"LIVING WITH MOSHIACH,"
Parshat Behar, 5760
Iyar 14, 5760
May 19, 2000
Please pray for the immediate and complete recovery of
Horav Chaim Yehuda Kalman Ben Rochel Marlow Shlita,
head of the Bet-Din (Rabbinical Court) of Crown Heights
TABLE OF CONTENTS:
The Table of Contents contains links to the text. Click on an entry
in the Table of Contents and you will move to the information selected.
"I BELIEVE WITH COMPLETE FAITH IN THE ARRIVAL OF THE MOSHIACH.
"AND THOUGH HE MAY TARRY, I SHALL WAIT EACH DAY, ANTICIPATING HIS
Maimonides, Principles of the Faith, No. 12
THIS PUBLICATION IS DEDICATED
TO THE REBBE,
RABBI MENACHEM M. SCHNEERSON
Click here, to see pictures
of the Rebbe
The Daily Sicha (in Real Audio)
- Listen to selected excerpts of the Rebbe's Sichos
[talks] which are relevant to the particular day.
We are pleased to present, to the visually impaired and the blind, our weekly
publication, Living With Moshiach.
In this week's issue we focus on Lag B'Omer, the 18th of Iyar.
This Jewish year, is the year 5760 since Creation. The Hebrew letters are
Hei-Tav-Shin-Samech. Over a decade ago, in the year 5742, the Rebbe
stated that the Hebrew letters for that year were an acronym for "This should
be the year of the coming of Moshiach."
Since that time, the Rebbe has publicized a phrase describing the year according
to the acrostic of its Hebrew letters. This year has been designated by the
Rebbe's followers as "Hoyo T'hei Shnas Segulah," meaning "It will
surely be an auspicious year."
Our sincere appreciation to
publication, published by the Lubavitch Youth Organization, for allowing
us to use their material.
Also, many thanks to our copy editor, Reb
his tireless efforts.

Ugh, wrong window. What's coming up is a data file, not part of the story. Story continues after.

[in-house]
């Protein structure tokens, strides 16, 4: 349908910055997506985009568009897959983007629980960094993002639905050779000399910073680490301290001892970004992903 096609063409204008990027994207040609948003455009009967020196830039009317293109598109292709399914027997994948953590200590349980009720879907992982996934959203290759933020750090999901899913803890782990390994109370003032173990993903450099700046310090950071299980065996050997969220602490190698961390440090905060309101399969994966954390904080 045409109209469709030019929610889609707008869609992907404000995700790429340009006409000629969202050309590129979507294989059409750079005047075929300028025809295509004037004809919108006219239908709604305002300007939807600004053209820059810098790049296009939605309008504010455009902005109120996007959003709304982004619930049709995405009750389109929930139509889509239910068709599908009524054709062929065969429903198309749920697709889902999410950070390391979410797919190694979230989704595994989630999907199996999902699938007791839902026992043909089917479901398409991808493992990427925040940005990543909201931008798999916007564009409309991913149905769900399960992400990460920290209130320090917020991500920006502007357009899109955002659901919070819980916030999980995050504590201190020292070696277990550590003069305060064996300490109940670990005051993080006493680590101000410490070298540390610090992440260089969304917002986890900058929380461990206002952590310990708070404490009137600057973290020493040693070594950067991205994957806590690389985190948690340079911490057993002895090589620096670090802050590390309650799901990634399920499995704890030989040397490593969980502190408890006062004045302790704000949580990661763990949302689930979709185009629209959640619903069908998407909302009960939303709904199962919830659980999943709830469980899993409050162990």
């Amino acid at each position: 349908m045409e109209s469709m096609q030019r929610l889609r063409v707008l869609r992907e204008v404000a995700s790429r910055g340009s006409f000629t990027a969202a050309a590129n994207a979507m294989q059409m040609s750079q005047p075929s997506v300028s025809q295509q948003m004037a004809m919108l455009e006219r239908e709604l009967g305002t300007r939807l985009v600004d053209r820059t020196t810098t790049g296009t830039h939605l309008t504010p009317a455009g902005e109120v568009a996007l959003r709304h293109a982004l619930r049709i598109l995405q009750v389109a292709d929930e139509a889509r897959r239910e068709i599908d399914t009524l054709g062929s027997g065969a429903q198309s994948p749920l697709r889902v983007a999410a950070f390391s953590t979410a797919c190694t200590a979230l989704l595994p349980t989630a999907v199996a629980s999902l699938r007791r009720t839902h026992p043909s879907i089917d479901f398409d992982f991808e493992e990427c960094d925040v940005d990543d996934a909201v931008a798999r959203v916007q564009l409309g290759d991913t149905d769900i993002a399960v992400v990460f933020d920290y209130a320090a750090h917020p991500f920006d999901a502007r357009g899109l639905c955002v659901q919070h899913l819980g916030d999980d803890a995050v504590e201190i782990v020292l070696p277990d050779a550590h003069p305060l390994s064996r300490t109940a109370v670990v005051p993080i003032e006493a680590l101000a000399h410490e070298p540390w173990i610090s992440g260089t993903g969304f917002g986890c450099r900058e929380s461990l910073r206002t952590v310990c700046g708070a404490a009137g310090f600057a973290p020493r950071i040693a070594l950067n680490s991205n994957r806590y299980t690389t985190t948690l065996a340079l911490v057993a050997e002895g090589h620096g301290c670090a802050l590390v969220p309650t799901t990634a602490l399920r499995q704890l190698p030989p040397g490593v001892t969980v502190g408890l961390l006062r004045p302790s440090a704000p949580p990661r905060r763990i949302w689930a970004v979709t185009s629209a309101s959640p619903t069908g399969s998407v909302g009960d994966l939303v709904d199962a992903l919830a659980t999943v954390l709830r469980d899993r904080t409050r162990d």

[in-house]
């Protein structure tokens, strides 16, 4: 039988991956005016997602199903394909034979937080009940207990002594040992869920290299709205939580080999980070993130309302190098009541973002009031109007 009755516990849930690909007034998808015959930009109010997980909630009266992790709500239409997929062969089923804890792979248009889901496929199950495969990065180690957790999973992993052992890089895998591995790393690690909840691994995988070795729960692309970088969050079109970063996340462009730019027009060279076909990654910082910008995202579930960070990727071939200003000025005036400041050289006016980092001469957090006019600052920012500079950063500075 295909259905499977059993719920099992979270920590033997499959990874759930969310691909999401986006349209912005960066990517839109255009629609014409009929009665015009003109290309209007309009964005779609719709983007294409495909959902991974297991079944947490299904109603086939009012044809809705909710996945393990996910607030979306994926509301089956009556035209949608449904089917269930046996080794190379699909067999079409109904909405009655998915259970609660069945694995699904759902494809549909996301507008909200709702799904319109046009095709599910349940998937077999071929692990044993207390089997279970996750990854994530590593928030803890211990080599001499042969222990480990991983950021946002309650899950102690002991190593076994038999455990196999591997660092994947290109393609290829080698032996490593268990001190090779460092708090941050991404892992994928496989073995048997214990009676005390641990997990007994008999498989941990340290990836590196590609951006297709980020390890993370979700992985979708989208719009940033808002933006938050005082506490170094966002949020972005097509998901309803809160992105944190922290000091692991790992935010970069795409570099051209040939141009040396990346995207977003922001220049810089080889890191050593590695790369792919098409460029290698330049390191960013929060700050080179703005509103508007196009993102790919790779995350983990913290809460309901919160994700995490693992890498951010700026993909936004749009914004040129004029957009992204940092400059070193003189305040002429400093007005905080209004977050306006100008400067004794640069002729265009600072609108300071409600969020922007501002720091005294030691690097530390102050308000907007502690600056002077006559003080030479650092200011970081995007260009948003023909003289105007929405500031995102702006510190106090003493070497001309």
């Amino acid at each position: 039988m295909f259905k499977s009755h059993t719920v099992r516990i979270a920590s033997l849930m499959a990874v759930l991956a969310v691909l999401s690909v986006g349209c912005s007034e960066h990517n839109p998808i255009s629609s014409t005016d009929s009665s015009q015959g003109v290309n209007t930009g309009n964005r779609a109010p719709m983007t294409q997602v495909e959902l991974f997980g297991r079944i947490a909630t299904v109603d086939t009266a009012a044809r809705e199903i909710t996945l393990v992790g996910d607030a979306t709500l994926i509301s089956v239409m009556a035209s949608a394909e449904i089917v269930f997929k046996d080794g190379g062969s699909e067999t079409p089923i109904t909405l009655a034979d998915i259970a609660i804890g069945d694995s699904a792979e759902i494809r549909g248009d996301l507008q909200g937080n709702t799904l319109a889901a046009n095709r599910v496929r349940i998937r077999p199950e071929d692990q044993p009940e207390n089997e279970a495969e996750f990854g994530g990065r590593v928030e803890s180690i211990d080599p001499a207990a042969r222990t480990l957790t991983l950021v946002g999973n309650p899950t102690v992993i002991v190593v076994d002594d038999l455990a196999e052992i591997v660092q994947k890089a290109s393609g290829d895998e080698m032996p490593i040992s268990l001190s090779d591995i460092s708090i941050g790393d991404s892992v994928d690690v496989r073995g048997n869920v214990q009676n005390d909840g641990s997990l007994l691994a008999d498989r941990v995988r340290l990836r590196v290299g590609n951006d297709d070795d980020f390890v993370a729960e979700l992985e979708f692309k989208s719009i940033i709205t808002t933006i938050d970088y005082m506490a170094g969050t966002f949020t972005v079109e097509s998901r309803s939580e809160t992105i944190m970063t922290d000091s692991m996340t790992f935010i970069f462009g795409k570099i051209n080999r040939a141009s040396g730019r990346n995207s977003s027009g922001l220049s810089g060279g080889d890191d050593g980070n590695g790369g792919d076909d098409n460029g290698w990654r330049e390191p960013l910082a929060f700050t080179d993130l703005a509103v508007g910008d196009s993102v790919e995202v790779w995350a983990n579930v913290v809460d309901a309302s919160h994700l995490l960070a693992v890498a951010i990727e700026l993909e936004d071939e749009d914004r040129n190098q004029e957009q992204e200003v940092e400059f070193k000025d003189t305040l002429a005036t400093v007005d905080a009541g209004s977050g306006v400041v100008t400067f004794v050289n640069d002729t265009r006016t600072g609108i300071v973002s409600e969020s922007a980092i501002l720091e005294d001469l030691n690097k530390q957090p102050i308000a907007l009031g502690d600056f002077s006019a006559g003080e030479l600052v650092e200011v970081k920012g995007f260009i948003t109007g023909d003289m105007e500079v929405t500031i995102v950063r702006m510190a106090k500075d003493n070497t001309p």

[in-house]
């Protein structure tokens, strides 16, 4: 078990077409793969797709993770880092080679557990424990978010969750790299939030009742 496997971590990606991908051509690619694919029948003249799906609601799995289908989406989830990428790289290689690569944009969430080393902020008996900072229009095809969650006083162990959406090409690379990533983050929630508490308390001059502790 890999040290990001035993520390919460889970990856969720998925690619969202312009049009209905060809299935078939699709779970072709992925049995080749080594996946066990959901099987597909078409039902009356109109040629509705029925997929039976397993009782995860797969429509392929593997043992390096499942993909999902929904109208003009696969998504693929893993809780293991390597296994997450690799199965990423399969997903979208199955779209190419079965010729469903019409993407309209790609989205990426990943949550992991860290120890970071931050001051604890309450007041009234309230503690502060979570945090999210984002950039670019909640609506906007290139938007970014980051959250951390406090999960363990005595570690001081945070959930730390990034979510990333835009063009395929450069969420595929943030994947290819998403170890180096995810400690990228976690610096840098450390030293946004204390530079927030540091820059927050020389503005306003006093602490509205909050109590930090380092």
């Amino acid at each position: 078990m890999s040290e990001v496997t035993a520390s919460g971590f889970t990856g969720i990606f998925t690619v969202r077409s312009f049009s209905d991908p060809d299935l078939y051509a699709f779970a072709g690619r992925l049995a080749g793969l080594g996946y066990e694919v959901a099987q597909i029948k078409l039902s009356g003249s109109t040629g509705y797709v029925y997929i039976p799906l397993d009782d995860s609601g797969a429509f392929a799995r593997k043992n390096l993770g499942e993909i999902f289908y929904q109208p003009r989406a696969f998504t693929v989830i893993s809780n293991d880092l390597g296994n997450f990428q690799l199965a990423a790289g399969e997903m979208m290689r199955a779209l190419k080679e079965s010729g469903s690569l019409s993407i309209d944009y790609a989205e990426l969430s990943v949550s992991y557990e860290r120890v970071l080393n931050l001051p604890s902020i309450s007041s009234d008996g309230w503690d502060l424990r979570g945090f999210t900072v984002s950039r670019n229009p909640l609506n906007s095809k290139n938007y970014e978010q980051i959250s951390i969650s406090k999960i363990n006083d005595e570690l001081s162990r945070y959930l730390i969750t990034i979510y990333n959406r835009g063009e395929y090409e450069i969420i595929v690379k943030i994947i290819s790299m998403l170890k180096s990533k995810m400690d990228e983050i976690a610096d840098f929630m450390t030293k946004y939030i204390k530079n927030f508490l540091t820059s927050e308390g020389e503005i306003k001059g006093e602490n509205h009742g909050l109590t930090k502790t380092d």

It is our fervent hope that our learning about Moshiach and the Redemption
will hasten the coming of Moshiach, NOW!
Rabbi Yosef Y. Shagalov,
Committee for the Blind
11 Iyar, 5760
Brooklyn, New York
This week's Torah portion, Behar, deals with shemitah--the
commandment to allow the land of Israel to lie fallow every seventh year.
It also discusses the laws of the yovel--jubilee--year, when all
inheritances return to their rightful owners. If you keep these
mitzvot properly, G-d promises, "The land shall yield its fruit, and
you shall eat your fill, and dwell in safety in it."
Interestingly, it is only after a detailed list of these laws that the Torah
mentions a concern that might arise.
"And if you should say, 'What will we eat in the seventh year? Behold, we
are not permitted to sow, and we cannot gather in our harvest!' " G-d promises
that the sixth year's harvest will be so plentiful that it will be sufficient
for three years--the sixth, seventh, and even eighth year of the cycle.
Why isn't this question included in its logical place, with the rest of the
laws of shemitah?
Furthermore, the verse "What will we eat?" appears immediately after G-d
has already promised that the land will yield its fruit. If so, why is the
question even asked?
We must therefore conclude that the question "What will we eat?" contains
a deeper significance than merely inquiring about the agricultural yield
The question is asked by one who wishes to uncover the inner, spiritual meaning
of the mitzvah; it therefore appears separately, after the details
of the commandment have been delineated.
In truth, the question is how G-d's blessing will be manifested, not
if His promise will be fulfilled.
Will G-d cause manna to fall as in the desert, or will He perform
a different miracle to sustain the Jewish people?
For, in essence, the blessing of the shemitah year not only transcends
natural law, but utterly contradicts it! According to the laws of nature,
every successive year the earth is sown serves to deplete it of its nutrients
and goodness; during the sixth year of the cycle, the land would naturally
be at its lowest ebb.
This, then, is precisely G-d's special blessing: Despite the fact that according
to nature the earth is at its weakest point, the land of Israel will nonetheless
In the spiritual sense, the six years of working the land are symbolic of
the six millennia before Moshiach; the seventh year is symbolic of the Messianic
As we are now nearing the end of the sixth millennium, just prior to Moshiach's
arrival, we ask the same question as that of the shemitah year: How
is it possible that our own spiritually-inferior generation will be able
to bring the Redemption?
Once again, the answer lies in G-d's promise to the Jewish people: When we
serve Him in a manner that totally transcends logic and understanding, He